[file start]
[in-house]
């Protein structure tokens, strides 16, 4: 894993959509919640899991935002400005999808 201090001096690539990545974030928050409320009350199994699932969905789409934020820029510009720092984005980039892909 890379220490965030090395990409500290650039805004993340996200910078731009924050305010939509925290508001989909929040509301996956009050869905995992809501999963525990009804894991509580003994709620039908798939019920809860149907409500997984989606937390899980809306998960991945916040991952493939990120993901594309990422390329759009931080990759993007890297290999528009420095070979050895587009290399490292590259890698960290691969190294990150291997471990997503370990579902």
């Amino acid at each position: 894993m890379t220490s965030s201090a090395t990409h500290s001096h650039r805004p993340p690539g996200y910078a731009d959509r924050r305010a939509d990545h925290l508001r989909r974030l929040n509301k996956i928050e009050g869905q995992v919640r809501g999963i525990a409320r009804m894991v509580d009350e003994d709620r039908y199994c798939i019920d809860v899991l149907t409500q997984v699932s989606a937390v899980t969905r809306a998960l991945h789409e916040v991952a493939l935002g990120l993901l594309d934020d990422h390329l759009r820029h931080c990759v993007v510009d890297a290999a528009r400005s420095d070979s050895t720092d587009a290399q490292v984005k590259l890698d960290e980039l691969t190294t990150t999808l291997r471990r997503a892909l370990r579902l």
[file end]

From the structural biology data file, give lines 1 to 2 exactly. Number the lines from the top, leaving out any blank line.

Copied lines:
[in-house]
């Protein structure tokens, strides 16, 4: 894993959509919640899991935002400005999808 201090001096690539990545974030928050409320009350199994699932969905789409934020820029510009720092984005980039892909 890379220490965030090395990409500290650039805004993340996200910078731009924050305010939509925290508001989909929040509301996956009050869905995992809501999963525990009804894991509580003994709620039908798939019920809860149907409500997984989606937390899980809306998960991945916040991952493939990120993901594309990422390329759009931080990759993007890297290999528009420095070979050895587009290399490292590259890698960290691969190294990150291997471990997503370990579902």